Millennium Hotels & Resorts opening its first property in Turkey later this month could not come at a better time.
The launch of the Millennium Istanbul Golden Horn coincides with Istanbul seeing the highest increase in occupancy rates across Europe in February, as leisure travel bounced back. Still, there is room for improvement as rates were less buoyant, a sign that business travel is still timid.
As the 127-room Millennium Istanbul Golden Horn readies for its opening, GM Orhan Yeserenyuva said: “Istanbul remains one of the world’s leading tourist destinations, attracting more than 10 million travelers last year alone, so we are delighted to bring the first Millennium Hotels’ and Resorts’ hotel to this vibrant city.”
The hotel is not the only luxury property entering the market, with Hongkong and Shanghai Hotels currently building a Peninsula Hotel in partnership with two Turkish partners, Doğuş Holding and BLG. Once completed, it will join the Fairmont Quasar Istanbul, which opened last year.
According to Lodging Econometrics, Istanbul had the third-largest pipeline in Europe, with 31 projects and 5,620 rooms in February.
According to the country’s ministry of tourism and culture, January saw a 38 percent year-on-year increase in the number of foreign visitors coming into Turkey as a whole, to 1.46 million.
STR reported that Istanbul saw the highest increase in terms of hotel occupancy rates among all European destinations with a 35.1 percent year-on-year increase in February, while the city’s hotel room rates rose slightly by 3.3 percent to €68.70.
Timur Bayındır, president of the country’s hotel association, commenting on the figures, called on an increase in business and conference tourism to drive up room rates to the level prior to the attempted coup and political unrest in 2016.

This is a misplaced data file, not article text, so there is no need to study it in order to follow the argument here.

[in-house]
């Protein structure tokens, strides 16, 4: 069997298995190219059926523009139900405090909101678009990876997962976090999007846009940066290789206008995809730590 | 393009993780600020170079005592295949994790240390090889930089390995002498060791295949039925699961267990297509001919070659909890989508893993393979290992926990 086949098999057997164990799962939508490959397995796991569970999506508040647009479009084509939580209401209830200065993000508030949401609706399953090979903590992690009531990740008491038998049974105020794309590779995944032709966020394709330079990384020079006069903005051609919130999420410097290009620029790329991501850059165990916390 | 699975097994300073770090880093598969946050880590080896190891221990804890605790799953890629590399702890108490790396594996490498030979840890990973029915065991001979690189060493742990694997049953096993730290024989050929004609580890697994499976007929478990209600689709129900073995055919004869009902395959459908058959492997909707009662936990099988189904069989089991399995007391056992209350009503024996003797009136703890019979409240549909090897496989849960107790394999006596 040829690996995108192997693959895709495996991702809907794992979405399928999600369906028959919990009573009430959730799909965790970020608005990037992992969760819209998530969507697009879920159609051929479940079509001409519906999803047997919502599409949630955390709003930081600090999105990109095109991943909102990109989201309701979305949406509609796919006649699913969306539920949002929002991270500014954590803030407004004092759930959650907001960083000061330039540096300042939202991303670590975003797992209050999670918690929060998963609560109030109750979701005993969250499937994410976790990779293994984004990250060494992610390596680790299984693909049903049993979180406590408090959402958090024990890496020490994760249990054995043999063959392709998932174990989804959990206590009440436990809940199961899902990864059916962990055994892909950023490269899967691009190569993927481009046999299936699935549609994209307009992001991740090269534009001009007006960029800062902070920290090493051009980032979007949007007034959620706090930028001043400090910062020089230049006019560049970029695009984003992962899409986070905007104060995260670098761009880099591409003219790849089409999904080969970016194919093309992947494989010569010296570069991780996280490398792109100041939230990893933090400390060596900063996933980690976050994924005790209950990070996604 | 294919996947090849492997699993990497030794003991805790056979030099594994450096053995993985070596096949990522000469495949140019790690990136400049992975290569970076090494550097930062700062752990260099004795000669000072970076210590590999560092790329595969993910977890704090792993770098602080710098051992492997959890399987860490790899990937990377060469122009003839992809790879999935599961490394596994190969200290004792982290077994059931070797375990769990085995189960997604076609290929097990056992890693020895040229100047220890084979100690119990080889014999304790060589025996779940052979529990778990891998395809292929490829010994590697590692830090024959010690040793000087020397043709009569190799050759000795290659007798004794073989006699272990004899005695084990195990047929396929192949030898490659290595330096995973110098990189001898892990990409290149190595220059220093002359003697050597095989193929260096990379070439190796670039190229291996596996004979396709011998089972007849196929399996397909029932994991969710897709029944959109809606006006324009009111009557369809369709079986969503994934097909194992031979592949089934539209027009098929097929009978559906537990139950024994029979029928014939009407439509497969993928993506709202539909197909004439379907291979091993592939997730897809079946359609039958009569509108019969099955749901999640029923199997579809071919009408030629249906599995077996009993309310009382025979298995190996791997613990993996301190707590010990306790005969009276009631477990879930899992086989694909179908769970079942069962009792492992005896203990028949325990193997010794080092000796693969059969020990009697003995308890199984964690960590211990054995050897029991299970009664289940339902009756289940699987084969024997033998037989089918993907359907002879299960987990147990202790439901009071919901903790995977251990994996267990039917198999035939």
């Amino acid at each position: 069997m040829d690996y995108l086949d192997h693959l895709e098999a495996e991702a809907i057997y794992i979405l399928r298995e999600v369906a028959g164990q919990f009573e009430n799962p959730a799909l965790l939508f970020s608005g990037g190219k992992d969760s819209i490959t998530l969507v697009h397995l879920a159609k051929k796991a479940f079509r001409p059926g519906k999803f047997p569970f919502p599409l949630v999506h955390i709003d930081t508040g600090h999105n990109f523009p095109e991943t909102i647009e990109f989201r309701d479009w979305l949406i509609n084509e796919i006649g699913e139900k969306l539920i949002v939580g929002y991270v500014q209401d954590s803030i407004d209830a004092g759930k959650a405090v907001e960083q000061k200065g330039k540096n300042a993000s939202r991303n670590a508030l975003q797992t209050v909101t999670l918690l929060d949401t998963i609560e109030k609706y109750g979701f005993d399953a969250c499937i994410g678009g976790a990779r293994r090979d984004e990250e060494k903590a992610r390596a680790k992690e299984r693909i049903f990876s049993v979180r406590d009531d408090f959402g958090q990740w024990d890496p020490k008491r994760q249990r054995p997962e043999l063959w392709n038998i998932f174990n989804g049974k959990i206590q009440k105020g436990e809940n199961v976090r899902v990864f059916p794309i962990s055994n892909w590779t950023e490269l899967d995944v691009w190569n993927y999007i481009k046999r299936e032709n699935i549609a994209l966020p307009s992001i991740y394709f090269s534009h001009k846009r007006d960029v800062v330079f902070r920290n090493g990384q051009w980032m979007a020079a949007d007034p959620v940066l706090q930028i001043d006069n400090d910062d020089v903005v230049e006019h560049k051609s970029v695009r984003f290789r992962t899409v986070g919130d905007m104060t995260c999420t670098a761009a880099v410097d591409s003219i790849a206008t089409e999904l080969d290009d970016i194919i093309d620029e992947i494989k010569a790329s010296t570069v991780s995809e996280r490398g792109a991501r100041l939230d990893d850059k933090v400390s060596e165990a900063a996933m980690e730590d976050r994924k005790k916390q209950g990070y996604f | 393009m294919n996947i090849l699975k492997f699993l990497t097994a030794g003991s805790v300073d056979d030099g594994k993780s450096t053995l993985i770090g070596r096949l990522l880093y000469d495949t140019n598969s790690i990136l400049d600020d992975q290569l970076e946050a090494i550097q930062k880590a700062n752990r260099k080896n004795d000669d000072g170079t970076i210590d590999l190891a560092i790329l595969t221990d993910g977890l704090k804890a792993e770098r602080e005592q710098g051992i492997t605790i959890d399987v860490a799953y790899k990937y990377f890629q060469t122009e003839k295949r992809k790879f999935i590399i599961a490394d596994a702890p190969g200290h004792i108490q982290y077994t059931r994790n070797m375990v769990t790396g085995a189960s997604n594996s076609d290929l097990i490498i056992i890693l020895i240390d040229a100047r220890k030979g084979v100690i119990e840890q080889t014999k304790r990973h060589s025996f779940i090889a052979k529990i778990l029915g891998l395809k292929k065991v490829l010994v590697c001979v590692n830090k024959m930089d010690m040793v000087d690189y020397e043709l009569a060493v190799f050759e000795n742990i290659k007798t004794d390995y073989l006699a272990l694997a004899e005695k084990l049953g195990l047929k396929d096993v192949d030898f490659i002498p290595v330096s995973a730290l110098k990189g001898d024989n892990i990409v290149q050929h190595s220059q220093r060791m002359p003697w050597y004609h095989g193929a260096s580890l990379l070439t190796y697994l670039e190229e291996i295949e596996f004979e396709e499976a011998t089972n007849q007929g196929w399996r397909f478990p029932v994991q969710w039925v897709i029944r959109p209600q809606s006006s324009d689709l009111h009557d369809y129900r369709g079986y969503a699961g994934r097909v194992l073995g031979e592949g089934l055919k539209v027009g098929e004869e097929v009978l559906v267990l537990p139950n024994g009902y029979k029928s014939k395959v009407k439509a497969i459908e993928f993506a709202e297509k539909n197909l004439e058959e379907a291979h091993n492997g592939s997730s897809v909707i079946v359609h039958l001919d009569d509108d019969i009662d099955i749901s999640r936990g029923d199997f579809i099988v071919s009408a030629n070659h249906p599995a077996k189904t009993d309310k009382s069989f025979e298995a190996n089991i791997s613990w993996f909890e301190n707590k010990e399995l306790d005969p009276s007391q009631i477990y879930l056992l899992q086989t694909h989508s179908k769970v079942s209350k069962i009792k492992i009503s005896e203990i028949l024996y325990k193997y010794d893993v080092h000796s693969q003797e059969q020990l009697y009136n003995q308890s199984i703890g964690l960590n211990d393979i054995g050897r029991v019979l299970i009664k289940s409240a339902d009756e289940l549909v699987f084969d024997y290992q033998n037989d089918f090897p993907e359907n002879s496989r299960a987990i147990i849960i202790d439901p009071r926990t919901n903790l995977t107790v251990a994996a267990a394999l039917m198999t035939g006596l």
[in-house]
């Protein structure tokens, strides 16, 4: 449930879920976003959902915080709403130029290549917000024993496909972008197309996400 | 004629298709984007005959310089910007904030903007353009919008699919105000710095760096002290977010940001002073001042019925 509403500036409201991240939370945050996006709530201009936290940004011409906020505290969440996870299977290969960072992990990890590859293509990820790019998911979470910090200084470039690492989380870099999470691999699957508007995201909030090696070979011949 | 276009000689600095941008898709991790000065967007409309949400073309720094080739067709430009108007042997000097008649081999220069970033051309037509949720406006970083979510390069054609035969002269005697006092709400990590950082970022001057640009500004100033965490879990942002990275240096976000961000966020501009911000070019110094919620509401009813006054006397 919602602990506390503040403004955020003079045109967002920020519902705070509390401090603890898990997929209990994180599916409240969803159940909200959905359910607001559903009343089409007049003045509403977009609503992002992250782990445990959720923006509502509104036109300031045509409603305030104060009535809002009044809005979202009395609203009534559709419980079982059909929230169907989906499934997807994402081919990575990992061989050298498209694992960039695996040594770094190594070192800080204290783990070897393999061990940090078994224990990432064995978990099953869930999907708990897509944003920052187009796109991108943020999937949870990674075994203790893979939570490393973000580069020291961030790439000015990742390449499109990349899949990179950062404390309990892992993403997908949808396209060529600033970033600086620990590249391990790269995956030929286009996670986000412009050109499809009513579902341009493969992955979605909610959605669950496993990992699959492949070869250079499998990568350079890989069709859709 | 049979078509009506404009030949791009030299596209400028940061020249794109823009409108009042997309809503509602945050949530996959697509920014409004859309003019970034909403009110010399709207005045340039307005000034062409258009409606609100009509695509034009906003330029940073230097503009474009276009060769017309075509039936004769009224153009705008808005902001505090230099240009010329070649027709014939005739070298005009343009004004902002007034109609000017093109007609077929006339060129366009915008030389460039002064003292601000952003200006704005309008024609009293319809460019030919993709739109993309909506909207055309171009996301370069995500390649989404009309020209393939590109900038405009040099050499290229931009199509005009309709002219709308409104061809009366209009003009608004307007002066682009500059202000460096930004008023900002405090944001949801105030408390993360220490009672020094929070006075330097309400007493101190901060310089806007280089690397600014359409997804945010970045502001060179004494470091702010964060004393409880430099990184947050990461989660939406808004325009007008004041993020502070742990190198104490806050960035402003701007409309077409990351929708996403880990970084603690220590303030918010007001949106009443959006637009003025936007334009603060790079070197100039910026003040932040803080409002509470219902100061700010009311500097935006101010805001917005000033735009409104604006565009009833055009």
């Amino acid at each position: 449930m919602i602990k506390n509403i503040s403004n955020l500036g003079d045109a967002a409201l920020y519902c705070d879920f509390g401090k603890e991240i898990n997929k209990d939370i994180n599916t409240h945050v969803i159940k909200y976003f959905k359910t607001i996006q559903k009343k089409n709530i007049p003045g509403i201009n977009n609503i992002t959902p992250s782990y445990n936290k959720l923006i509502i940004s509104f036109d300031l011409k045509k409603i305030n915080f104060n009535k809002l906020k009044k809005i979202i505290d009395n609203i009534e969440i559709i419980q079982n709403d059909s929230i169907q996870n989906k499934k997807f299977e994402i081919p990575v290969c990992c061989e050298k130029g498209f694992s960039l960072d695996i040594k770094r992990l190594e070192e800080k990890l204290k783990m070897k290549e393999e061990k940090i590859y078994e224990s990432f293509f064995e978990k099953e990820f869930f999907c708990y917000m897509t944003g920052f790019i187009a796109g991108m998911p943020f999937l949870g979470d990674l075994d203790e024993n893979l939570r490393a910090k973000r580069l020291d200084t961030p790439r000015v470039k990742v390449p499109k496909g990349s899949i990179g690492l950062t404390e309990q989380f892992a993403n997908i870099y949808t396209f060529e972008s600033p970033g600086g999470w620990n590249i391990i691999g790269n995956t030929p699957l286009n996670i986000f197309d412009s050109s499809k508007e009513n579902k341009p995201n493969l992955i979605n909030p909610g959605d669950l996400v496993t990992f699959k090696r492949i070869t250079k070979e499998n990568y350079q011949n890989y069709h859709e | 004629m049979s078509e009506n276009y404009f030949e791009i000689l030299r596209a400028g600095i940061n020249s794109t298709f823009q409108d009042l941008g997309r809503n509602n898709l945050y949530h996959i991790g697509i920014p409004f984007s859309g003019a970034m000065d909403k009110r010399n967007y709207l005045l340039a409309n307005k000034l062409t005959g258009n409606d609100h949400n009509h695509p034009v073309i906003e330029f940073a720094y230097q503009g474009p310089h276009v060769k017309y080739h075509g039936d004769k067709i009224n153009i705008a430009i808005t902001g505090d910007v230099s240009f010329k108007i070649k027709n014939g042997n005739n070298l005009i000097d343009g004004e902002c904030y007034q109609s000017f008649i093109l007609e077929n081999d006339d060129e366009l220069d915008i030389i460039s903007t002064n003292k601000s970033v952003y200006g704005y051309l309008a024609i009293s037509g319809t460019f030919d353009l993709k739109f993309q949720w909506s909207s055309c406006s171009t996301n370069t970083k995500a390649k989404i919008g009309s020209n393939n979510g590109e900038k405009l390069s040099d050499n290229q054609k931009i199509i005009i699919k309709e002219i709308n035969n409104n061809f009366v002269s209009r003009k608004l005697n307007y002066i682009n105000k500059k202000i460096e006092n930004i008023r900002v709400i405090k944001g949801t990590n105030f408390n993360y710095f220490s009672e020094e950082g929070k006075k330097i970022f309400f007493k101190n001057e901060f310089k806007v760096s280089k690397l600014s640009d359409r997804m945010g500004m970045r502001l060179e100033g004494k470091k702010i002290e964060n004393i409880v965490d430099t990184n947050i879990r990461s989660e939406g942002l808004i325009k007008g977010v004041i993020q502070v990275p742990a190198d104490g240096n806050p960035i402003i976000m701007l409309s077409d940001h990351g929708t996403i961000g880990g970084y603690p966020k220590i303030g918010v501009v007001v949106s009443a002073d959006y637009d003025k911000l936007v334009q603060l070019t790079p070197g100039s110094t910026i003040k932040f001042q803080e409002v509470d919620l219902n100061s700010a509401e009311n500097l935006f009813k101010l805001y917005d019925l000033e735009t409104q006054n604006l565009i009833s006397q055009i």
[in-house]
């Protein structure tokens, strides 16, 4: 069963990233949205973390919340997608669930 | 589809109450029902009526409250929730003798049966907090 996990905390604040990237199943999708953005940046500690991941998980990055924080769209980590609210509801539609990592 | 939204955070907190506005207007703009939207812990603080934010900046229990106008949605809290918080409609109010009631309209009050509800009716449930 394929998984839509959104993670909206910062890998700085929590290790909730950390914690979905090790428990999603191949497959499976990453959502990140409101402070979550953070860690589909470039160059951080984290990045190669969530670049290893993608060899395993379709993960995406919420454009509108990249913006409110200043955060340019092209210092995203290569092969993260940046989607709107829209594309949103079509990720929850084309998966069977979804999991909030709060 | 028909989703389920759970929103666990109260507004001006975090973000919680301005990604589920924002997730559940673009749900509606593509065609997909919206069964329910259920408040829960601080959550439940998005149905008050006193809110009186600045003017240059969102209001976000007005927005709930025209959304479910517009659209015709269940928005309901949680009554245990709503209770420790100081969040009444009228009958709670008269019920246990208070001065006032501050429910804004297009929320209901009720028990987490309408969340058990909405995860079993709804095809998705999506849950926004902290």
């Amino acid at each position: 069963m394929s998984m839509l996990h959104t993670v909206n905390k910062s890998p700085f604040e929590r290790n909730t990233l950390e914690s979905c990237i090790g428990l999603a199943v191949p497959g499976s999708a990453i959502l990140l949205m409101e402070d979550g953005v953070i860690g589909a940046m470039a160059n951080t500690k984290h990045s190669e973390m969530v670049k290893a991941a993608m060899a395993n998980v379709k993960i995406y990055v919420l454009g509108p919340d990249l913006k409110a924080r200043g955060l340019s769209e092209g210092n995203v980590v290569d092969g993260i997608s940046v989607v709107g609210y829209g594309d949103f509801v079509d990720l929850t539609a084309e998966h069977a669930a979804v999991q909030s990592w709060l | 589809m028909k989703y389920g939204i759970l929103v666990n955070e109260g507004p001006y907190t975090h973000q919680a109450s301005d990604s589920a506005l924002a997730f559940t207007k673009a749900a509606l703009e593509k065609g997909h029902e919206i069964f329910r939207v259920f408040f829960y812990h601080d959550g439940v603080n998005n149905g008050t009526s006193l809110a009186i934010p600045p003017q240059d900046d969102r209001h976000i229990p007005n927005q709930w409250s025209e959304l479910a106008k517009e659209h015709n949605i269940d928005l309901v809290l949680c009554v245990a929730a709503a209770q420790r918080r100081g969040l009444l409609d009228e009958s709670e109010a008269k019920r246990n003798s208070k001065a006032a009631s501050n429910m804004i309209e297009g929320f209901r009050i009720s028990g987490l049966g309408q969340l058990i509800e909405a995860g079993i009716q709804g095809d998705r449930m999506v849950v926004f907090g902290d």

The country has seen recent growth in leisure visitors, driven by rising prices in Spain, as illustrated by the 38-percent increase in traffic through Antalya airport last year, a market heavily reliant on holiday traffic. Both TUI and Thomas Cook have reported a resurgence in bookings, with Thomas Cook’s head of Germany, Stefanie Berk, telling ITB last month: “Measured in terms of the flight capacity, a doubling of customer numbers is possible. 2018 could be a record summer.”
Leisure business has been further aided through government subsidies on flights from locations including Western Europe, along with subsidies for cruise passengers.
Hüseyin Yayman, deputy culture & tourism minister, was looking to move away from reliance on the leisure market, commenting at a recent meeting in Istanbul: “We have been aware of the structural problems of the Turkish tourism sector, including an extremely high number of all-inclusive hotels and an overemphasis on summer tourism rather than a 12-month-long approach.”
In the capital, hotels were looking to the city’s new airport, due to open later this year, to drive trade. Built to support the growth of Turkish Airlines as it aspires to make Istanbul a leading global hub, it is aiming to have the capacity to serve 200 million passengers in 2028, making it the largest in the world, according to its website.
While the country was reporting a recovery driven by holiday-makers seeking out cheap sun, the beginning of this year marked the one-year anniversary of a terrorist attack in the capital that killed 39 people. With the country’s prime minister continuing to make headlines with his treatment of the press and his perceived enemies, there remains doubt over Istanbul’s safety, doubts which are likely to give pause to any company considering dispatching their executives.
That caution is likely to continue in the lucrative corporate market.
Katherine Doggrell is an editor at Hotel Analyst, the U.K.-based news analysis service for hotel investors.